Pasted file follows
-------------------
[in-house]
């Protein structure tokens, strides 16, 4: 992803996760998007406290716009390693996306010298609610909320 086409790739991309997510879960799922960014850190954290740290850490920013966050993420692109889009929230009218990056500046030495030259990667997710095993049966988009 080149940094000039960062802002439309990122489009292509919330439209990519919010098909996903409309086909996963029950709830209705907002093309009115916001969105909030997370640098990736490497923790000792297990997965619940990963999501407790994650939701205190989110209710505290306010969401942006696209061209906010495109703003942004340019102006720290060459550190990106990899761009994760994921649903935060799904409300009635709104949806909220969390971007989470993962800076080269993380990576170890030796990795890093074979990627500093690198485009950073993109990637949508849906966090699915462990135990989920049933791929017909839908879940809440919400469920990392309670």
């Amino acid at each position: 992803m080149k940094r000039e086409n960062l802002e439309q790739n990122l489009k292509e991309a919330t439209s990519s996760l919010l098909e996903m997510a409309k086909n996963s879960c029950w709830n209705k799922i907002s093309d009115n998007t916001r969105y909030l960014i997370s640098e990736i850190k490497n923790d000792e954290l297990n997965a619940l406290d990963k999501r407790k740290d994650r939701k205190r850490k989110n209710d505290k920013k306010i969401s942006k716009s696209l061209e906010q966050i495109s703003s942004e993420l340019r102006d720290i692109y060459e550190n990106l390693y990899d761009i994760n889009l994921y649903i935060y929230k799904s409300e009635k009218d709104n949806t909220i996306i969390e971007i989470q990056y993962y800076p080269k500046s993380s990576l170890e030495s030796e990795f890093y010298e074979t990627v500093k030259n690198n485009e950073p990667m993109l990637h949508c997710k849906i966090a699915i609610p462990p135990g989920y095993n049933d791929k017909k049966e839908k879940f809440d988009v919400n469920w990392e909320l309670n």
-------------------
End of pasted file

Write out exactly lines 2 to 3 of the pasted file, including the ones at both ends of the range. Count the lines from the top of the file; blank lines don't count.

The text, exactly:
């Protein structure tokens, strides 16, 4: 992803996760998007406290716009390693996306010298609610909320 086409790739991309997510879960799922960014850190954290740290850490920013966050993420692109889009929230009218990056500046030495030259990667997710095993049966988009 080149940094000039960062802002439309990122489009292509919330439209990519919010098909996903409309086909996963029950709830209705907002093309009115916001969105909030997370640098990736490497923790000792297990997965619940990963999501407790994650939701205190989110209710505290306010969401942006696209061209906010495109703003942004340019102006720290060459550190990106990899761009994760994921649903935060799904409300009635709104949806909220969390971007989470993962800076080269993380990576170890030796990795890093074979990627500093690198485009950073993109990637949508849906966090699915462990135990989920049933791929017909839908879940809440919400469920990392309670």
């Amino acid at each position: 992803m080149k940094r000039e086409n960062l802002e439309q790739n990122l489009k292509e991309a919330t439209s990519s996760l919010l098909e996903m997510a409309k086909n996963s879960c029950w709830n209705k799922i907002s093309d009115n998007t916001r969105y909030l960014i997370s640098e990736i850190k490497n923790d000792e954290l297990n997965a619940l406290d990963k999501r407790k740290d994650r939701k205190r850490k989110n209710d505290k920013k306010i969401s942006k716009s696209l061209e906010q966050i495109s703003s942004e993420l340019r102006d720290i692109y060459e550190n990106l390693y990899d761009i994760n889009l994921y649903i935060y929230k799904s409300e009635k009218d709104n949806t909220i996306i969390e971007i989470q990056y993962y800076p080269k500046s993380s990576l170890e030495s030796e990795f890093y010298e074979t990627v500093k030259n690198n485009e950073p990667m993109l990637h949508c997710k849906i966090a699915i609610p462990p135990g989920y095993n049933d791929k017909k049966e839908k879940f809440d988009v919400n469920w990392e909320l309670n």